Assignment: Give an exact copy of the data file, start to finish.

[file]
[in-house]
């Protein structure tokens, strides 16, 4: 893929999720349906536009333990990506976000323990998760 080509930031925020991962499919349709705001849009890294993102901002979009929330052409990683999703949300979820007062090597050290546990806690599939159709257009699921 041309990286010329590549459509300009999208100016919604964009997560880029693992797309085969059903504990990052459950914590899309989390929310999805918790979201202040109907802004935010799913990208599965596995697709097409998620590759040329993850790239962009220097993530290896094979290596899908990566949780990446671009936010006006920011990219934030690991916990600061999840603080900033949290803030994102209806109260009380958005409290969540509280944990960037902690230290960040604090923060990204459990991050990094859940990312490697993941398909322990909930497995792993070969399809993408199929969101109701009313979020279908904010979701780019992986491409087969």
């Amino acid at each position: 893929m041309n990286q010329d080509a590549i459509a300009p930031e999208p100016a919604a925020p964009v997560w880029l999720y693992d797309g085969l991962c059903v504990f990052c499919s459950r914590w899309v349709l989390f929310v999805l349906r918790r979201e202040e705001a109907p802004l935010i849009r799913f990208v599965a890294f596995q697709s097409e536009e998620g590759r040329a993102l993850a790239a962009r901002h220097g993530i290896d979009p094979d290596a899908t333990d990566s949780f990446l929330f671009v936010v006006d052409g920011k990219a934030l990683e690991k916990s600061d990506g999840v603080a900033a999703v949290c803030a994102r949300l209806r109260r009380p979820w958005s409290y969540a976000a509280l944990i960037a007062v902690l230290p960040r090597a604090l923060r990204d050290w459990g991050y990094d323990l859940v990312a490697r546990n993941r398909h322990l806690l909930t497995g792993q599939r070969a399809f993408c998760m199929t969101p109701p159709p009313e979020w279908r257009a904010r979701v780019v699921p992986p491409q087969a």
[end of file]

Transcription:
[in-house]
């Protein structure tokens, strides 16, 4: 893929999720349906536009333990990506976000323990998760 080509930031925020991962499919349709705001849009890294993102901002979009929330052409990683999703949300979820007062090597050290546990806690599939159709257009699921 041309990286010329590549459509300009999208100016919604964009997560880029693992797309085969059903504990990052459950914590899309989390929310999805918790979201202040109907802004935010799913990208599965596995697709097409998620590759040329993850790239962009220097993530290896094979290596899908990566949780990446671009936010006006920011990219934030690991916990600061999840603080900033949290803030994102209806109260009380958005409290969540509280944990960037902690230290960040604090923060990204459990991050990094859940990312490697993941398909322990909930497995792993070969399809993408199929969101109701009313979020279908904010979701780019992986491409087969």
């Amino acid at each position: 893929m041309n990286q010329d080509a590549i459509a300009p930031e999208p100016a919604a925020p964009v997560w880029l999720y693992d797309g085969l991962c059903v504990f990052c499919s459950r914590w899309v349709l989390f929310v999805l349906r918790r979201e202040e705001a109907p802004l935010i849009r799913f990208v599965a890294f596995q697709s097409e536009e998620g590759r040329a993102l993850a790239a962009r901002h220097g993530i290896d979009p094979d290596a899908t333990d990566s949780f990446l929330f671009v936010v006006d052409g920011k990219a934030l990683e690991k916990s600061d990506g999840v603080a900033a999703v949290c803030a994102r949300l209806r109260r009380p979820w958005s409290y969540a976000a509280l944990i960037a007062v902690l230290p960040r090597a604090l923060r990204d050290w459990g991050y990094d323990l859940v990312a490697r546990n993941r398909h322990l806690l909930t497995g792993q599939r070969a399809f993408c998760m199929t969101p109701p159709p009313e979020w279908r257009a904010r979701v780019v699921p992986p491409q087969a």